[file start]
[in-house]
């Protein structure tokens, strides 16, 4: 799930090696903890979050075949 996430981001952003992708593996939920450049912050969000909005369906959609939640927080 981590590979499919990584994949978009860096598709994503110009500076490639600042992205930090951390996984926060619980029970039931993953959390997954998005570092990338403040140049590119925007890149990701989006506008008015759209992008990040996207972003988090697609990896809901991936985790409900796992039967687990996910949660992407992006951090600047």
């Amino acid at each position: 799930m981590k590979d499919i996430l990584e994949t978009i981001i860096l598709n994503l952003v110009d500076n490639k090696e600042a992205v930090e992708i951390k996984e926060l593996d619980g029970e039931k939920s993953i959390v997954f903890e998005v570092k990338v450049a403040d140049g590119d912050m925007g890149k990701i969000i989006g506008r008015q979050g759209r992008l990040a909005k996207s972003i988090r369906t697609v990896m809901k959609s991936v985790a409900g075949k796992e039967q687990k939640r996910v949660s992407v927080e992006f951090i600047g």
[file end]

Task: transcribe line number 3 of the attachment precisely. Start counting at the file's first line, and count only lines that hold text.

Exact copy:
């Amino acid at each position: 799930m981590k590979d499919i996430l990584e994949t978009i981001i860096l598709n994503l952003v110009d500076n490639k090696e600042a992205v930090e992708i951390k996984e926060l593996d619980g029970e039931k939920s993953i959390v997954f903890e998005v570092k990338v450049a403040d140049g590119d912050m925007g890149k990701i969000i989006g506008r008015q979050g759209r992008l990040a909005k996207s972003i988090r369906t697609v990896m809901k959609s991936v985790a409900g075949k796992e039967q687990k939640r996910v949660s992407v927080e992006f951090i600047g």